"Coup" is not to be considered alone in this context. As Begueradj explained in their comments, it is part of an idiom:
Valoir le coup
Litterally: to be worth it. You'd have the same trouble explaining what "it" and what "le coup" are. They vaguely design what you'd have to do, to invest to reach the objective, but as often with idioms, explaining individual terms is difficult.
The comments also mentioned "en valoir la peine", which was very rightly translated to "be worth the trouble". To be fair, though, the English version with "trouble" is mostly used (in my knowledge) when it actually involves the trouble. While your example mentioned "Paris vaut la peine d'être visité au moins une fois dans sa vie." in which case, though the trouble may be really limited, the word is absolutely not out of place.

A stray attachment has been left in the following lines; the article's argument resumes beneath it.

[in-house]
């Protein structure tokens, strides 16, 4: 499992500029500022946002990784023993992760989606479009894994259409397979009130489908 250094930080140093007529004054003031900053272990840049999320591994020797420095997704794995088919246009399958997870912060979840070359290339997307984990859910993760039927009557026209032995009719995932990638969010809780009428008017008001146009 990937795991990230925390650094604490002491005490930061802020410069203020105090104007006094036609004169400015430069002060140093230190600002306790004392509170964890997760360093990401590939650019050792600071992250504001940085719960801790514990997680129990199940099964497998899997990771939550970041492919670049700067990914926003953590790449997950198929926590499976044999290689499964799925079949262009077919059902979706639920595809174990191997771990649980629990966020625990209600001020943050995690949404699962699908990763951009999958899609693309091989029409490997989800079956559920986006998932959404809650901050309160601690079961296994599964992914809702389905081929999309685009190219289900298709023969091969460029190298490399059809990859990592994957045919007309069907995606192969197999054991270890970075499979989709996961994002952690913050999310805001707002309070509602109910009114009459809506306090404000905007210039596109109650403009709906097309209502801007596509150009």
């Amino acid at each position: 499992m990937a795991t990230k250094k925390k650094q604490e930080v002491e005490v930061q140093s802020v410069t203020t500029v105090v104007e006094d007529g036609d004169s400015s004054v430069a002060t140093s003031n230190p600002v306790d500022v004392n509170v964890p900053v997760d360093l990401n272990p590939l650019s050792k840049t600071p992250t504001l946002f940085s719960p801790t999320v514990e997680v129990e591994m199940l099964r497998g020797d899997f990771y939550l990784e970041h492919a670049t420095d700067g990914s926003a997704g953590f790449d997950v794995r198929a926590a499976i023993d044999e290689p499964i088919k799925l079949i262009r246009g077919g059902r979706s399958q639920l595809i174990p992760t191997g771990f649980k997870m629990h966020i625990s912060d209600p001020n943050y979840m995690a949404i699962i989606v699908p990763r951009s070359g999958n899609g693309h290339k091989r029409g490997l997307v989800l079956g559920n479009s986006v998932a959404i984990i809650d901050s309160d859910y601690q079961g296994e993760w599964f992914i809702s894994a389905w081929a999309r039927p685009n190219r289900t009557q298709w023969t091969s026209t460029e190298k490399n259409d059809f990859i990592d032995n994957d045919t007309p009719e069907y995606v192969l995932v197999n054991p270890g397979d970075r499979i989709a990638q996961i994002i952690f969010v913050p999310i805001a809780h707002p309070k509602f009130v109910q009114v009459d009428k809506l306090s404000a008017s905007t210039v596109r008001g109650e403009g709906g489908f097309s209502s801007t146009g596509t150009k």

It even sounds better, because "valoir le coup" is a bit vague and seems to be more of an oral than written expression.
You can also find "valoir le détour" (litterally again: "to be worth the detour/the trip", though it can also be used in a more figurative way, but often when the thing being worth is the opportunity to see something exceptional).